“The government in Phnom Penh felt that Proeung Chhieng was basically coming here to assist Chheng Phon, and when (Chheng Phon) was turned down they may simply have been insulted that a person of this kind of eminence was turned down, when in Cambodia he’s viewed as being so non-political,” McAuliff said.

Or, McAuliff continued, “Maybe they decided this guy was just too junior. Maybe they don’t think he’s the kind of person that can help establish these kinds of (important cultural) relationships.”

Even McAuliff has not been in direct contact with the Cambodians. His information came from an American liaison living in Phnom Penh, who cabled him a terse message: “The ministry decided not to send Proeung Chhieng by himself. They said that the only purpose for his travel was to accompany Chheng Phon, and if he wasn’t going then there was no point.”

McAuliff, whose organization handles mainly educational exchanges and was responsible for bringing the head of Cambodia’s Red Cross here last year, is traveling to Phnom Penh on Friday. Although the purpose of his trip is to arrange for 10 American teachers to visit Phnom Penh this summer, he said he also will act on behalf of the L.A. Festival to obtain information about the 32-member Cambodian dance company and negotiate with the culture ministry in hopes of changing their minds about Proeung Chhieng’s visit.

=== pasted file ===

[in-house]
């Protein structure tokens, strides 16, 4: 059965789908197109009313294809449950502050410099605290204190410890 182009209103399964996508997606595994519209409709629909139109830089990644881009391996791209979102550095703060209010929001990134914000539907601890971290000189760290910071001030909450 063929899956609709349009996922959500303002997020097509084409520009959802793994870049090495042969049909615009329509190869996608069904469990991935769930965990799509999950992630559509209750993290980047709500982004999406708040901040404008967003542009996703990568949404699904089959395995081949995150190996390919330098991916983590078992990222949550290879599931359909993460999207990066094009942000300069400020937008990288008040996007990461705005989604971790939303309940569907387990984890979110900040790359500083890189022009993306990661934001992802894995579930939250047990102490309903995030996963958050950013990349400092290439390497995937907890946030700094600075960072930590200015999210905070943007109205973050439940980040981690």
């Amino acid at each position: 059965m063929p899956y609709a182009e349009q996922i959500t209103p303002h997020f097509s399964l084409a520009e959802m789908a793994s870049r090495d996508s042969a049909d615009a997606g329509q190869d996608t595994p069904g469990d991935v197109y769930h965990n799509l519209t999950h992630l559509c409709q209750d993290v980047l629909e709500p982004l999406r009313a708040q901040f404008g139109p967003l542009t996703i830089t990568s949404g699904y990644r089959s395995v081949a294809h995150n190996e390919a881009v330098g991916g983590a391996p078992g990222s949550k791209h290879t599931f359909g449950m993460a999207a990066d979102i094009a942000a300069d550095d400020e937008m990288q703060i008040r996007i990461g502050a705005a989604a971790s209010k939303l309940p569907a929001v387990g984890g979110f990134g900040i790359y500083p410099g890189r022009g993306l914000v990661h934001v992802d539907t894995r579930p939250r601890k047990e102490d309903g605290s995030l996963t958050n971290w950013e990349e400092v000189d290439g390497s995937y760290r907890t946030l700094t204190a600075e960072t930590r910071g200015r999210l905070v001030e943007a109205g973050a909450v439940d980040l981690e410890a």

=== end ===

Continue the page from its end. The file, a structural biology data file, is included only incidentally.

Either way, McAuliff said, the Cambodian’s decision to cancel Proeung Chhieng’s visit shouldn’t affect whether or not the dance company makes it to September’s L.A. Festival.

"(The Cambodians) are committed to sending them and I think they’ll send them if the U.S. will give them the visas,” McAuliff said.

While festival officials had viewed the granting of Proeung Chhieng’s visa as a fairly strong indication that the dance company’s visas may also be approved, McAuliff was less enthusiastic.

“They allowed (the head of Phnom Penh’s Red Cross) here last year, so it really wasn’t anything outside of the past. I’m glad they did it, but I don’t think they moved much,” McAuliff said. “I think it’s encouraging, but they could still make the distinction of (granting a visa to) Proeung Chhieng as an individual and (not granting a visa to) the dance company (because it could be seen) as a national symbol of Cambodia.”


In denying the Culture Minister’s visa, a letter to McAuliff from Charles H. Twining, director of the State Department’s Office for Vietnam, Laos and Cambodia Affairs, touched upon such national symbols. “We recognized the worthy cultural component to Dr. Phon’s proposed travel but . . . determined that granting a visa to a Cabinet member of the Phnom Penh regime would have had potentially serious policy consequences for the U.S. . . . (and) would confuse other states regarding the consistency of our Cambodian policy,” Twining wrote.

The official State Department response Wednesday was that they were not surprised of the cancellation because of the choreographer’s government ties through the Phnom Penh School of Fine Arts.

Shawn Pogatchnik in Washington contributed to this story.